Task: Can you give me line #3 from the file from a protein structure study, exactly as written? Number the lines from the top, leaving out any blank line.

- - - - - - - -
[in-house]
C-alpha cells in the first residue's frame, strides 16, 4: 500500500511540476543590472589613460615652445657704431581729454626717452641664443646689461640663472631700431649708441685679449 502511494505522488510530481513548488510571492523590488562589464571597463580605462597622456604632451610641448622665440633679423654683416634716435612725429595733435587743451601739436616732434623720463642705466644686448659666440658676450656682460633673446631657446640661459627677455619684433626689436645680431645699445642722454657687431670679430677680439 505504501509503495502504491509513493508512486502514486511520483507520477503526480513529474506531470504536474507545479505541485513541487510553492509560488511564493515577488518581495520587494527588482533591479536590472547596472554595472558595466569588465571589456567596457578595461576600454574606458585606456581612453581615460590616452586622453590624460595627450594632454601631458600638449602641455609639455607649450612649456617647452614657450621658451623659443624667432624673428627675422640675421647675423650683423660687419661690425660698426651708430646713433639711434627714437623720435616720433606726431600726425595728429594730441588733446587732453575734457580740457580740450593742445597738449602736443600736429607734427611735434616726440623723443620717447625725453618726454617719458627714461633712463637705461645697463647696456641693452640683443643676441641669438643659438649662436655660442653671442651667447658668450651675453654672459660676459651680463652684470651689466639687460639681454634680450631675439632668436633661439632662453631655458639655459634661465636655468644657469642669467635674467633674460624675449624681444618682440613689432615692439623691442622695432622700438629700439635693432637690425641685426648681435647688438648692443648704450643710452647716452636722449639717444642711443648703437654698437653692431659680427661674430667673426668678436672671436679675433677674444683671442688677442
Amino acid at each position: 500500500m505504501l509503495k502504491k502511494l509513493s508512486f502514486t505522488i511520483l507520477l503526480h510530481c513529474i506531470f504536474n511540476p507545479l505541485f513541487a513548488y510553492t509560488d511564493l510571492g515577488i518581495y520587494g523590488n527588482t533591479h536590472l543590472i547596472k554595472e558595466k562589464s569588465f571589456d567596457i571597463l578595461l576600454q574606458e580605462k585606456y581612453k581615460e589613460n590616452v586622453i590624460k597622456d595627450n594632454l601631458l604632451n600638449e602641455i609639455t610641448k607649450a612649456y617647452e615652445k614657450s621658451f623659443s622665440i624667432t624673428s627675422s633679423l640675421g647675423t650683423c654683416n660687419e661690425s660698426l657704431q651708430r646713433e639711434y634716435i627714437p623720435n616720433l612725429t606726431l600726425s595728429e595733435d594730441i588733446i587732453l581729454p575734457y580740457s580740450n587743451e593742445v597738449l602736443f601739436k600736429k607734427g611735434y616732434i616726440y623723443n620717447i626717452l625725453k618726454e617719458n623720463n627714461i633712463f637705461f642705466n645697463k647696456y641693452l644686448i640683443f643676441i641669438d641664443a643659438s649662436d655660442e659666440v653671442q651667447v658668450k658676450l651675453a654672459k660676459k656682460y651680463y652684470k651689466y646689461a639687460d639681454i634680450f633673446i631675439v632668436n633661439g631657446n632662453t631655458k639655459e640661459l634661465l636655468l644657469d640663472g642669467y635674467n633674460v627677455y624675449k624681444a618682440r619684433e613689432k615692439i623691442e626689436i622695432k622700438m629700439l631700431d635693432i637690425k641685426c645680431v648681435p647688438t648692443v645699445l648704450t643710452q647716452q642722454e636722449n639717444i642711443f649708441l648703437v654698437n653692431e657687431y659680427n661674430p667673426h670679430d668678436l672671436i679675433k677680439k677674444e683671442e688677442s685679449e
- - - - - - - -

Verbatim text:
Amino acid at each position: 500500500m505504501l509503495k502504491k502511494l509513493s508512486f502514486t505522488i511520483l507520477l503526480h510530481c513529474i506531470f504536474n511540476p507545479l505541485f513541487a513548488y510553492t509560488d511564493l510571492g515577488i518581495y520587494g523590488n527588482t533591479h536590472l543590472i547596472k554595472e558595466k562589464s569588465f571589456d567596457i571597463l578595461l576600454q574606458e580605462k585606456y581612453k581615460e589613460n590616452v586622453i590624460k597622456d595627450n594632454l601631458l604632451n600638449e602641455i609639455t610641448k607649450a612649456y617647452e615652445k614657450s621658451f623659443s622665440i624667432t624673428s627675422s633679423l640675421g647675423t650683423c654683416n660687419e661690425s660698426l657704431q651708430r646713433e639711434y634716435i627714437p623720435n616720433l612725429t606726431l600726425s595728429e595733435d594730441i588733446i587732453l581729454p575734457y580740457s580740450n587743451e593742445v597738449l602736443f601739436k600736429k607734427g611735434y616732434i616726440y623723443n620717447i626717452l625725453k618726454e617719458n623720463n627714461i633712463f637705461f642705466n645697463k647696456y641693452l644686448i640683443f643676441i641669438d641664443a643659438s649662436d655660442e659666440v653671442q651667447v658668450k658676450l651675453a654672459k660676459k656682460y651680463y652684470k651689466y646689461a639687460d639681454i634680450f633673446i631675439v632668436n633661439g631657446n632662453t631655458k639655459e640661459l634661465l636655468l644657469d640663472g642669467y635674467n633674460v627677455y624675449k624681444a618682440r619684433e613689432k615692439i623691442e626689436i622695432k622700438m629700439l631700431d635693432i637690425k641685426c645680431v648681435p647688438t648692443v645699445l648704450t643710452q647716452q642722454e636722449n639717444i642711443f649708441l648703437v654698437n653692431e657687431y659680427n661674430p667673426h670679430d668678436l672671436i679675433k677680439k677674444e683671442e688677442s685679449e